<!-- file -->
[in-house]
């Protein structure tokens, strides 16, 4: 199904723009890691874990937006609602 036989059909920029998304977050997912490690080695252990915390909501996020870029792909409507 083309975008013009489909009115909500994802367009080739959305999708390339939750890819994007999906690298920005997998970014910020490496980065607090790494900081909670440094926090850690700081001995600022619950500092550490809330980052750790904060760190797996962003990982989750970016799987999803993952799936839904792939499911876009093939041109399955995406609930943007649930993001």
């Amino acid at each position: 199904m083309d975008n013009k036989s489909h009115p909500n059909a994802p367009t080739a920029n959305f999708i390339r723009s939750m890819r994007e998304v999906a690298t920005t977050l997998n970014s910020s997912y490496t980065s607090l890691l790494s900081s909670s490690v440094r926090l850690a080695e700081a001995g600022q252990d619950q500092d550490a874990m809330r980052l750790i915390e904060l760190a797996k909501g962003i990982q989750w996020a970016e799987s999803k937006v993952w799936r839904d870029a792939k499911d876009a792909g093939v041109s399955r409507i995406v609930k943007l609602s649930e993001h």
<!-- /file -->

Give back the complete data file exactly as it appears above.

[in-house]
């Protein structure tokens, strides 16, 4: 199904723009890691874990937006609602 036989059909920029998304977050997912490690080695252990915390909501996020870029792909409507 083309975008013009489909009115909500994802367009080739959305999708390339939750890819994007999906690298920005997998970014910020490496980065607090790494900081909670440094926090850690700081001995600022619950500092550490809330980052750790904060760190797996962003990982989750970016799987999803993952799936839904792939499911876009093939041109399955995406609930943007649930993001």
């Amino acid at each position: 199904m083309d975008n013009k036989s489909h009115p909500n059909a994802p367009t080739a920029n959305f999708i390339r723009s939750m890819r994007e998304v999906a690298t920005t977050l997998n970014s910020s997912y490496t980065s607090l890691l790494s900081s909670s490690v440094r926090l850690a080695e700081a001995g600022q252990d619950q500092d550490a874990m809330r980052l750790i915390e904060l760190a797996k909501g962003i990982q989750w996020a970016e799987s999803k937006v993952w799936r839904d870029a792939k499911d876009a792909g093939v041109s399955r409507i995406v609930k943007l609602s649930e993001h």